Millennials, in Thailand, make up more than a quarter of the population and by 2025 they will account for 50% of the total workforce. However, according to a recent report by the Pew Research Center, more and more adults — specifically millennials — say that they do not plan to have children.
According to the report, the main reason is Millenials aren’t interested in having children is a personal preference! “They just don’t want children.” Some are choosing to raise pets instead of children.
Due to this experts say Thailand’s declining birth rate is expected to impact the country’s economy and society, as the workforce shrinks and more senior citizens are added to the family’s burden.
Sathit Pitutecha, Deputy Public Health Minister, said the declining rate threatens to unleash a whole host of problems, especially since the country’s average life expectancy is expected to rise, from 70-80 now to 90-100 in the future.
In addition to labour shortages, he said there are also social and economic problems.
The solution, said Mr. Sathit, maybe to promote childbirth as a way to meet society’s needs. It is a long-term effort we must commit to, regardless of who is in charge of the government, he said.
According to Suwannachai Wattanayingcharoen, the Department of Health director-general, the drop in population numbers is the result of a family planning policy that was implemented in 1970.
For the first time in Thai history, Thailand’s population grew by fewer than 600,000 people in 2019. The country’s population increased by 544,570 last year, bringing the country’s total fertility rate (TFR) to 1.3 – far below the global average of 2.5.
Millennials make up a large working population
According to the Office of the National Economic and Social Development Council, if the trend continues unabated, children will make up only 12.8% of the population by 2040, while the elderly will make up 31%.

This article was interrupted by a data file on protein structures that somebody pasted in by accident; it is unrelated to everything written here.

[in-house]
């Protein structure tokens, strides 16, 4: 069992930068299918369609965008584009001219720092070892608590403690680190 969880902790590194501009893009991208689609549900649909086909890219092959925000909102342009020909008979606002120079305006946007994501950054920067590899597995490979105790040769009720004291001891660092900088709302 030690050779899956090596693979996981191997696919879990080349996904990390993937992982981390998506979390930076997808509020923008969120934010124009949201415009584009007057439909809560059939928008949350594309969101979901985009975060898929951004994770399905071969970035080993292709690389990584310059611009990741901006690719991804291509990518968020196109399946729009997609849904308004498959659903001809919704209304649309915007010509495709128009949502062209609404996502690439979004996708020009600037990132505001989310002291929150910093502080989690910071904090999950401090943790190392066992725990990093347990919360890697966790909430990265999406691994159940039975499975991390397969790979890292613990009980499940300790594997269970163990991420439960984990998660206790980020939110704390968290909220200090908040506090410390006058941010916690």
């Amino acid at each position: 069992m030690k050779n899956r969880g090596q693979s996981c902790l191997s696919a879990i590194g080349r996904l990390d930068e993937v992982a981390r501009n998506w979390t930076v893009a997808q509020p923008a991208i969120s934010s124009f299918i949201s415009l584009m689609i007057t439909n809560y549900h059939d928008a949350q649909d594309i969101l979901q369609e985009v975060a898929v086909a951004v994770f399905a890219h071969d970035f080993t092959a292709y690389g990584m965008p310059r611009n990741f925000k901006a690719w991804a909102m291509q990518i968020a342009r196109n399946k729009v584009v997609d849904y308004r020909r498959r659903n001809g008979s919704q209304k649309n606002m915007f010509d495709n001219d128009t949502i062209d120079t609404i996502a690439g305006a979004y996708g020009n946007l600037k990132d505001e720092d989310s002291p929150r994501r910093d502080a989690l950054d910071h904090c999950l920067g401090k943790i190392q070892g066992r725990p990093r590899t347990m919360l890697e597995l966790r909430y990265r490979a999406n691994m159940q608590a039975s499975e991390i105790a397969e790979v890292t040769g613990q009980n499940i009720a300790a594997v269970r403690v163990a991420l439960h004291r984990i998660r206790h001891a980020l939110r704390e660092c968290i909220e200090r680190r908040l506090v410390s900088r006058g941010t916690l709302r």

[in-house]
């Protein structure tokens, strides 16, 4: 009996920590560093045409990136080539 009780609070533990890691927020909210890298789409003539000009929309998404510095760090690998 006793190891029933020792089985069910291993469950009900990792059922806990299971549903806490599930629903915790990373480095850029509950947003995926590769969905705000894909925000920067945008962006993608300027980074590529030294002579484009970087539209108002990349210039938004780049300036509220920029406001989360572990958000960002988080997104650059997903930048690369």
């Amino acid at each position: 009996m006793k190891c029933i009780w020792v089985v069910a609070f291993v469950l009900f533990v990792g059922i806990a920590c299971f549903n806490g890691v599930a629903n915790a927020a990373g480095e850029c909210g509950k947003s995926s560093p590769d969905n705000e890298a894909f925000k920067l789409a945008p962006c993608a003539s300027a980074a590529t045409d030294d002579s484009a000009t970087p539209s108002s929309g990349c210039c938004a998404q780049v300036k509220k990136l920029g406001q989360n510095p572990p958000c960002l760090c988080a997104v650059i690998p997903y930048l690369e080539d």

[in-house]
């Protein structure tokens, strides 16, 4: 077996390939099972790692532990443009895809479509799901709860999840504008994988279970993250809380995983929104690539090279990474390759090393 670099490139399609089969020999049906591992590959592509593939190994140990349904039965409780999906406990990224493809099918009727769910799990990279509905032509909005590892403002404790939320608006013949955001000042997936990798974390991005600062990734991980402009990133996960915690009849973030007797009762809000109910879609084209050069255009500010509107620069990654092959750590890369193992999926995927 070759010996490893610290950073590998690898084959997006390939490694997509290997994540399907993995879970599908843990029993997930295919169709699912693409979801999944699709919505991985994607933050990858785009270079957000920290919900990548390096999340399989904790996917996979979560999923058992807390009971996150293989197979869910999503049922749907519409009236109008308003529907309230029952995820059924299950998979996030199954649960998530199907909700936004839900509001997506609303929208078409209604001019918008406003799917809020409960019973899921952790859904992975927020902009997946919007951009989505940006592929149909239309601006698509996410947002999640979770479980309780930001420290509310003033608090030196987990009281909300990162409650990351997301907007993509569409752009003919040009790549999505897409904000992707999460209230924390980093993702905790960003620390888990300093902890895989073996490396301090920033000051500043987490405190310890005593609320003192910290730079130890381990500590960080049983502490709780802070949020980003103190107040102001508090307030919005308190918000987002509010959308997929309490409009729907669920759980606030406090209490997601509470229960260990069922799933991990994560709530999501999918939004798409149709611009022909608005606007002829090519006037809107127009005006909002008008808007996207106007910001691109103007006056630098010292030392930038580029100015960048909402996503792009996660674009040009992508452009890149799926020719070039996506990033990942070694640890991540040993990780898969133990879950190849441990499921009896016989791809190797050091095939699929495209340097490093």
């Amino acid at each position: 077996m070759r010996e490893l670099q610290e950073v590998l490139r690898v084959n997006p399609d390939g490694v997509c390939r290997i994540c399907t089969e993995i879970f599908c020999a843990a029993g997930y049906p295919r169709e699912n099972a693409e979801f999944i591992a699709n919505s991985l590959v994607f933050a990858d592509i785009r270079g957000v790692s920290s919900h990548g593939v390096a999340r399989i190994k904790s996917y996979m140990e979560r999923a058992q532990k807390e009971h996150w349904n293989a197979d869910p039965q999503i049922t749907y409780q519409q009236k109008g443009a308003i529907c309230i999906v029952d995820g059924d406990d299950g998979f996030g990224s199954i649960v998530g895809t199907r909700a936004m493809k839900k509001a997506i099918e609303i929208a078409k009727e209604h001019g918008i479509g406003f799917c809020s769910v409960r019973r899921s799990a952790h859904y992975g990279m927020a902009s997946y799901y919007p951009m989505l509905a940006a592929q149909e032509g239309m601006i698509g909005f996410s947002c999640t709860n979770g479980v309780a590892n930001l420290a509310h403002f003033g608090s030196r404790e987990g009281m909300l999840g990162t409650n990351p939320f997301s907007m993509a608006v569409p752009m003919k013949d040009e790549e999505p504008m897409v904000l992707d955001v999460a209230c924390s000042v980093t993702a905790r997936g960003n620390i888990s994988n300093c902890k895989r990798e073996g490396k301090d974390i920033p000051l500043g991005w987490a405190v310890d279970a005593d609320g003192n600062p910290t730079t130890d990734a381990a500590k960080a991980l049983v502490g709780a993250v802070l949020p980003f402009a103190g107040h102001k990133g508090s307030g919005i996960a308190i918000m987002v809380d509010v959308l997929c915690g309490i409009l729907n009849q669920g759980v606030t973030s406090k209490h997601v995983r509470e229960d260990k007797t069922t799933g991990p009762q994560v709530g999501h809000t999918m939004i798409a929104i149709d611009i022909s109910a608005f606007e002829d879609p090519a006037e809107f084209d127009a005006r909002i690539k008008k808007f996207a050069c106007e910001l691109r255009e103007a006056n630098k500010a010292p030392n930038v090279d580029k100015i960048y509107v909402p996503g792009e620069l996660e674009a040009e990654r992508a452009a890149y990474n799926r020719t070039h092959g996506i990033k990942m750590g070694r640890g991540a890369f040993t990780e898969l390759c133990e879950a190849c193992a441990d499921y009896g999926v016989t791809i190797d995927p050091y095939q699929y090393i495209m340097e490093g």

Dr. Suwannachai noted that the growing number of senior citizens is having an impact on working-age Millennials, whose numbers are decreasing.
In addition, as the working-age population shrinks, less tax revenue will be generated for the government, which may result in a shortfall in funds for caring for the elderly.
In Thailand, infertile couples are often interested in fertility treatments that may be able to help them conceive. However, such treatments are quite expensive, according to Witthaya Thithapan, president of the Royal Thai College of Obstetricians and Gynecologists. With a 30% success rate, many people cannot afford to undergo the treatment, he said.
Additionally, more and more people are starting their families later in life. According to Somsak Lolekha, president of the Royal College of Paediatricians of Thailand, many women are choosing to wait until after they have graduated from university and are financially stable to have children.
He warned that the country’s population may plunge from 66 million to 40 million by 2050 if the current trend continues.
In her capacity as assistant permanent secretary for labour, Tongjai Suthas Na Ayutthaya said the state offers parents assistance that would help them raise children. This would encourage them to have more children. She mentioned breastfeeding corners and daycare centers at factories.
Social Security Office deputy secretary-general Ladda Sae Lee said the office has increased the childbirth subsidy to 15,000 baht per birth. Mothers are also entitled to 90 days of paid maternity leave along with monthly allowances for raising children.